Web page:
What does John Berger mean by a work of art embodying a "way of seeing" in Ways of Seeing?

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John Berger argues that our way of seeing things is culturally determined. In the past, art was deployed to indicate a person's wealth and power; today, it is used to sell products that anyone can buy. So, your job is to write an essay in which you explain how Berger's ideas about the "ways of seeing" have changed since the publication of his book. In other words, how has his thinking been influenced by changes in the world of advertising? Does he give these changes enough attention? What would he do differently if he were writing Ways of Seeing today? In your essay, you should make sure to mention at least one work of art that was created before 1900 and one work created after 2000.

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At the beginning of Ways of Seeing, John Berger writes that

how we see things is affected by what we know or believe.

He uses as an example, the idea that a person from the Middle Ages with a strong conception of heaven and hell would look at fire differently than we do today. He might see hell, while we see warmth or the chance to roast marshmallows.

What Berger means by ways of seeing is that our way of seeing objects is culturally determined. He uses as an example masterworks of art. At one time, they were meant to display the wealth and power of the owners. They were not meant to evoke envy, because in a static, highly stratified society based on hierarchy, such as eighteenth century England, ordinary people had no expectation that they could have or be what the aristocracy did.

This changed with the advent of mass consumer culture in the twentieth century. At that point, masterworks of art were used to sell products anyone could aspire to own, such as perfume or hairspray. The same artworks, now used to advertise products, were seen differently because the culture had changed. Now motifs from great art sell jewelry or deodorant.

Also, with the advent of cheap reproduction, we stopped seeing great art as something impossible to possess. Actually, we can possess it: we can buy endless reproductions, for example, of the Mona Lisa, in prints, post cards, on tee shirts, and on coffee mugs.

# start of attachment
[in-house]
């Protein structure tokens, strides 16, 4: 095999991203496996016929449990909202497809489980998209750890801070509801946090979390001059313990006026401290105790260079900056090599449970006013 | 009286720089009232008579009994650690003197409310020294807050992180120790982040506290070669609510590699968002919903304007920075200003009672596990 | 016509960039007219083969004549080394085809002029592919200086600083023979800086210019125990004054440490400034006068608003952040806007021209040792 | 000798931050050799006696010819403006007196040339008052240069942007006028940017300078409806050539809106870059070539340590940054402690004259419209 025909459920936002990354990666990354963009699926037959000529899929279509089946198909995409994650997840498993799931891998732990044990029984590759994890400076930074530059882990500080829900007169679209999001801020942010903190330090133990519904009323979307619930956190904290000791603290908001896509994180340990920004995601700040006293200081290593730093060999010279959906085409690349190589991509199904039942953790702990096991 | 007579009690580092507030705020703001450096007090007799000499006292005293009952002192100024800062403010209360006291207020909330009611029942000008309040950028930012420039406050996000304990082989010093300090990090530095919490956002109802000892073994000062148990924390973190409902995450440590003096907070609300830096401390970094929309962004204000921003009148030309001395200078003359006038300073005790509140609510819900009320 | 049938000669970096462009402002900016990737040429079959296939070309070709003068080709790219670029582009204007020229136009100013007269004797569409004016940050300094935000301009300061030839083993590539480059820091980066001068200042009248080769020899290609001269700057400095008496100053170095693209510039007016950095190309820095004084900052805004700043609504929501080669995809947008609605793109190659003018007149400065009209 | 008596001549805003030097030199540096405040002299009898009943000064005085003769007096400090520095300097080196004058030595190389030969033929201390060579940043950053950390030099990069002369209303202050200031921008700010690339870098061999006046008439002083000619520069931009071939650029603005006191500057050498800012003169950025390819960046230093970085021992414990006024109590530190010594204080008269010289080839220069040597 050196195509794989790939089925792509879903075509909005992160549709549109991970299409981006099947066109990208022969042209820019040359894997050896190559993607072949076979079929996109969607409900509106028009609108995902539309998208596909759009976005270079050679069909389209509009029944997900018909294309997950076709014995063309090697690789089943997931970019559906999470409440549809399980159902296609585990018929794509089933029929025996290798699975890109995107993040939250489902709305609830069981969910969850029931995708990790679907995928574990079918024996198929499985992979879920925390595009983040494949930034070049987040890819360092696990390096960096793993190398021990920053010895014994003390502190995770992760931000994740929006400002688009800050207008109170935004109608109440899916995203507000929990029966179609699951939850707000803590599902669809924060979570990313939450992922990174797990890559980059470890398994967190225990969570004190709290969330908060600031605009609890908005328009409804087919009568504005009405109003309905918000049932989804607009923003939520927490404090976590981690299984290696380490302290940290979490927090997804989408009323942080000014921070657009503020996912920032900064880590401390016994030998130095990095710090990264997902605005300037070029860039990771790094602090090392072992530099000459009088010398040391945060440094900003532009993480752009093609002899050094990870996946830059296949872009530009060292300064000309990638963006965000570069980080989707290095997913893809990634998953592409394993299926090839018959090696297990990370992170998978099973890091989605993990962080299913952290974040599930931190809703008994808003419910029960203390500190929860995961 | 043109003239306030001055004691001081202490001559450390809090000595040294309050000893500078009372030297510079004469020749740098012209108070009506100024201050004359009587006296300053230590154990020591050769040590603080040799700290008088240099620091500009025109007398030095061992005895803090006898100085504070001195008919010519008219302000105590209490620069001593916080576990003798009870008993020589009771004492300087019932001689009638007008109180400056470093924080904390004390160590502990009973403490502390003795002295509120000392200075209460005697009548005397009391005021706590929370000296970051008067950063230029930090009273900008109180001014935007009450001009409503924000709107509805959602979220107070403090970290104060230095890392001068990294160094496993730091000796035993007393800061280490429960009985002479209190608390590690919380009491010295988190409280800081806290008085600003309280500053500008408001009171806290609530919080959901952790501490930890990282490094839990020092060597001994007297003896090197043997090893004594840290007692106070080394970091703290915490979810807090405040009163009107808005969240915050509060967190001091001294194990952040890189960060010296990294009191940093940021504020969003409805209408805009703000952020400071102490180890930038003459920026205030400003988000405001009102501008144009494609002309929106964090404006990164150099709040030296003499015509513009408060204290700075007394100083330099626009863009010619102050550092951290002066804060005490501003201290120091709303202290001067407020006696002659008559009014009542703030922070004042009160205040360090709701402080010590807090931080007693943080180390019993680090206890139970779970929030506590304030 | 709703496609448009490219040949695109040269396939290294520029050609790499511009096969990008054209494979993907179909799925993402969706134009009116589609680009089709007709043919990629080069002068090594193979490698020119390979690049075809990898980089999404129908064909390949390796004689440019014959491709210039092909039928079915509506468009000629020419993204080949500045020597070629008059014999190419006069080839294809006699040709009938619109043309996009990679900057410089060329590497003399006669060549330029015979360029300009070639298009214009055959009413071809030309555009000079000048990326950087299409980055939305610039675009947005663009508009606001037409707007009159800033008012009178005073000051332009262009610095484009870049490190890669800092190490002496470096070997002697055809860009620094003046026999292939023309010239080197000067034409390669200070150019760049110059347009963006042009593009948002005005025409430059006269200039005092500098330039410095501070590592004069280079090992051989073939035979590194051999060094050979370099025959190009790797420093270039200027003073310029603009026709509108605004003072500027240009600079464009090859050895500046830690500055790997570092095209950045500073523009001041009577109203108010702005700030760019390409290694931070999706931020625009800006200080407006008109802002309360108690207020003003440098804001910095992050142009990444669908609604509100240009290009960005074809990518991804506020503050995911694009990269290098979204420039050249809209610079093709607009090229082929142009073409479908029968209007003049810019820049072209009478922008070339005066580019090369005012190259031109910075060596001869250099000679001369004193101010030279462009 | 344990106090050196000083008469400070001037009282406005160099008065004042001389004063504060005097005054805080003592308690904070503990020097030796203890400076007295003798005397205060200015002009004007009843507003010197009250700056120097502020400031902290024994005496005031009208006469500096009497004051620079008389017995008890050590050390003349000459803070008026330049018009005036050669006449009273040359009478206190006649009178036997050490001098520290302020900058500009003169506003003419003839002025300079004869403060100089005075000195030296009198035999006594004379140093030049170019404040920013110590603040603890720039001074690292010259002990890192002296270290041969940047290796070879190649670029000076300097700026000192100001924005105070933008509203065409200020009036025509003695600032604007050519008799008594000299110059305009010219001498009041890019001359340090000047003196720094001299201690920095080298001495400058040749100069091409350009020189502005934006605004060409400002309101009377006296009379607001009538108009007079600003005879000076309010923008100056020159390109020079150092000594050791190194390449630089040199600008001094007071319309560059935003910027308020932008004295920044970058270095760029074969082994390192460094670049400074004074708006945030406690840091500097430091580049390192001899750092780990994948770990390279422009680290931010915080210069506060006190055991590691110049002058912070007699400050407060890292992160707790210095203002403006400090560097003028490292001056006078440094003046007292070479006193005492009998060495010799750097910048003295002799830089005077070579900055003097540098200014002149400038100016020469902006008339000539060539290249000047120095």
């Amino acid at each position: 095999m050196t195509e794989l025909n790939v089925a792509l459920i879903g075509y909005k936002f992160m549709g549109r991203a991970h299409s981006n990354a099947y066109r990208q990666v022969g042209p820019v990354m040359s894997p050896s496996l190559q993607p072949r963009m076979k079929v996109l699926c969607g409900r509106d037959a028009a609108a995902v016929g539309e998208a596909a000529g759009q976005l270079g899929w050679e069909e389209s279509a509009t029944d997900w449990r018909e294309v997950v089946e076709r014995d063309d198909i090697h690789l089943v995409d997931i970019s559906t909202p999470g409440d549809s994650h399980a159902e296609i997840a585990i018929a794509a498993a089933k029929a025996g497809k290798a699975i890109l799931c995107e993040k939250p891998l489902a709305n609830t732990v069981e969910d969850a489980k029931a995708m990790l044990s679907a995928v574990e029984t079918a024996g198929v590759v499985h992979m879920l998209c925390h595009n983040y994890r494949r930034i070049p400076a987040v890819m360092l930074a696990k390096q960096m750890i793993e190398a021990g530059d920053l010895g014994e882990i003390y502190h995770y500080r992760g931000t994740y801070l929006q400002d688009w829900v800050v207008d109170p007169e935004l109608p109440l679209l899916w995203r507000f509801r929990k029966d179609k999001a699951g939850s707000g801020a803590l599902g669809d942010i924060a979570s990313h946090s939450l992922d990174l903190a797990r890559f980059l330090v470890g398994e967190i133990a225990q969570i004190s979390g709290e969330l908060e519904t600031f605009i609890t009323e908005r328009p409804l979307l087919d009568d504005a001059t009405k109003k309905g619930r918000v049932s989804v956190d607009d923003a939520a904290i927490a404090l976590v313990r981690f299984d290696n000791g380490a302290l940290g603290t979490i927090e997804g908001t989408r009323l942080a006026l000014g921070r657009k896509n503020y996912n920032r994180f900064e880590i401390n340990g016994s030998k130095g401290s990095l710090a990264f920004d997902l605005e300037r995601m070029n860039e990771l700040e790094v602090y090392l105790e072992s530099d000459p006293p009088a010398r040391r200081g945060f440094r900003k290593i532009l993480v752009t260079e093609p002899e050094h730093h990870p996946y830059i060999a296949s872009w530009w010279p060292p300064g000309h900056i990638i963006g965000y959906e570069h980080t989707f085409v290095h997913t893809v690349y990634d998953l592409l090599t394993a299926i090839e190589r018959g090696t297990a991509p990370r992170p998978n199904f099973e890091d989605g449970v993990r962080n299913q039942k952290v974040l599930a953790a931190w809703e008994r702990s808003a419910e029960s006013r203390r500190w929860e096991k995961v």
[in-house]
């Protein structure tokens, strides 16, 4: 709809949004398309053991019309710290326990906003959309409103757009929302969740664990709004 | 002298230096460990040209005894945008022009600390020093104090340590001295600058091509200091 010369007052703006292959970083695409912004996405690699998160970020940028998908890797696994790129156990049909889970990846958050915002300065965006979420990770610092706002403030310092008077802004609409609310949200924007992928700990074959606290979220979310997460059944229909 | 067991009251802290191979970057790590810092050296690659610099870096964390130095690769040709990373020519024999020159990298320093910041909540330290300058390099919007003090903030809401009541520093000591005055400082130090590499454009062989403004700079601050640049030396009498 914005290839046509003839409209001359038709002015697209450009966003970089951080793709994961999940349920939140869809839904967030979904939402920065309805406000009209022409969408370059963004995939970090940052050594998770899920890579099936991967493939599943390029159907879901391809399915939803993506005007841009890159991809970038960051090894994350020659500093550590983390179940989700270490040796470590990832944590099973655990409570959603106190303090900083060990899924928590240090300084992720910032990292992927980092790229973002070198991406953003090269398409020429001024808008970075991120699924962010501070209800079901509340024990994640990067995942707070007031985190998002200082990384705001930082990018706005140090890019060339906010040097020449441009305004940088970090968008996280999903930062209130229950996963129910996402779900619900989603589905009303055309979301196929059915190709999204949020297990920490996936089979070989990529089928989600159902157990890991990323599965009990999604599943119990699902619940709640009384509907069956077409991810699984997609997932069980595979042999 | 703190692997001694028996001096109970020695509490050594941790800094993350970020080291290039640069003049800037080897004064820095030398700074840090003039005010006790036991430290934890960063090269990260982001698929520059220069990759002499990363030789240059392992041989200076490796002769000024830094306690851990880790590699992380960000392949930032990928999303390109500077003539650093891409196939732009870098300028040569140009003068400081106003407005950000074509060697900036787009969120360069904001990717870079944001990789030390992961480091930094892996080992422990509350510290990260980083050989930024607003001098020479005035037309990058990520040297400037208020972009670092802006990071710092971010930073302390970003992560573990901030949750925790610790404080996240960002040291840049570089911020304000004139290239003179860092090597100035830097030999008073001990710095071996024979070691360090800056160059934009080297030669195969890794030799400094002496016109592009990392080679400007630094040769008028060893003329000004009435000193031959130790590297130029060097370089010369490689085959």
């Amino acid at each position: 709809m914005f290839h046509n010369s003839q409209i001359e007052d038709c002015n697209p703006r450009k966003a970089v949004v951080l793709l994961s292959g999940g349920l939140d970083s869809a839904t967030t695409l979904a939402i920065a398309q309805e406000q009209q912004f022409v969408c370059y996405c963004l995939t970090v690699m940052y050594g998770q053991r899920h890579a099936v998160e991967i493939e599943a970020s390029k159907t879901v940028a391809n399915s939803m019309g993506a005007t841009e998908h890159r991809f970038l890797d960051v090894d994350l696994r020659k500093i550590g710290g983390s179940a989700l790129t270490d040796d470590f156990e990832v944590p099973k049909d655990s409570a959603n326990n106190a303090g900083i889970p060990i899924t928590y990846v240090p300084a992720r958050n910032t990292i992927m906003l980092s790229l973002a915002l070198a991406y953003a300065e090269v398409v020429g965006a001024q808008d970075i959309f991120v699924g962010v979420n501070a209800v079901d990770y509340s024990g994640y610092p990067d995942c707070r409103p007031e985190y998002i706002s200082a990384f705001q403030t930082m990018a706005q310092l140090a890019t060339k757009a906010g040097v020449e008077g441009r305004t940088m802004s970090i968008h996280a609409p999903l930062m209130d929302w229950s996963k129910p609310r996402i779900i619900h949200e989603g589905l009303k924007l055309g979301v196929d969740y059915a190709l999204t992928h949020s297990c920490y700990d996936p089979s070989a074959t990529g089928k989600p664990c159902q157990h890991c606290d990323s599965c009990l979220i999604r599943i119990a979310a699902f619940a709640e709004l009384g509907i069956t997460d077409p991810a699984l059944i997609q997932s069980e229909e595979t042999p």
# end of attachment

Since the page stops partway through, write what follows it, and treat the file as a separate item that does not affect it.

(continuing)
Art is now deployed, Berger argues, to sell all of us the illusion we can all have the good life. This because our culture has trained us to see it differently than in the past.

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The underlying premise of Berger's concept of a "way of seeing" is the dynamic interrelationship between seeing the world--which comes before language about the world--describing the world, an action that creates an ideology that reverses on itself and effects how we see the world. In other words, we, as thinking humans, do not remain neutral about what we see and the way we describe it. Instead, we mold our thoughts by what we see, mold our thoughts even more by the words and conceptualizations we develop to describe what we see, then are paradoxically molded by what we say about what we see.

When this paradoxical dynamic interrelationship between seeing, saying, and conceiving of a concept is applied to looking at art, we bring tour paradoxical dynamic ideology with us to that which we look at. Thus art (or anything) that we see is seen in a way particular to our way of thinking that has been molded by what we originally see (and continue seeing) and describe and the words we originally use to describe (and continue to use) what we see. Nothing we see can be "neutral" after we create our inner ideologies around language and words. Everything moves dynamically as part of the interrelationship that is built into an ideology of seeing, or, what Berger calls a way of seeing.

There are other elements to his theory, such as cultural mystification, which you can explore in a critical essay and a summary.

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First, some background information.The BBC produced Ways of Seeing as a four-part series in 1972. John Berger and Mike Dibb produced it. Later this work became a book - seven chapters. Three of them are visual and the other four are essays.  

As you can imagine, this work concerns the topic of ways of seeing. Art, sociology, cultural studies, and history are commingled. Now to your question.

Berger argues that Western art embodies hidden ideologies in its visual images. In other words, art, even though it does not have words contains a cultural message. Berger, therefore, removes the veil from our eyes to show that art is a product of an elite way of seeing. Art embodies the power structures of those who have power and seeks to perpetuate them. From this perspective, we need to ask who commissioned the work of art, who is it meant to see it, and what are the hidden messages. 

As an example, the second essay deals with the art of female nudity. Berger argues that these nudes are not realistic. Rather they are the idealizations of men. In this sense, these works of art objectify women. The subject is obviously men, that is, the ones in power. So, we can say that in females nudes, we embody a distinct male way of seeing. 

Finally, I will attach an article that is an up-to-date usage of Berger's insights. 

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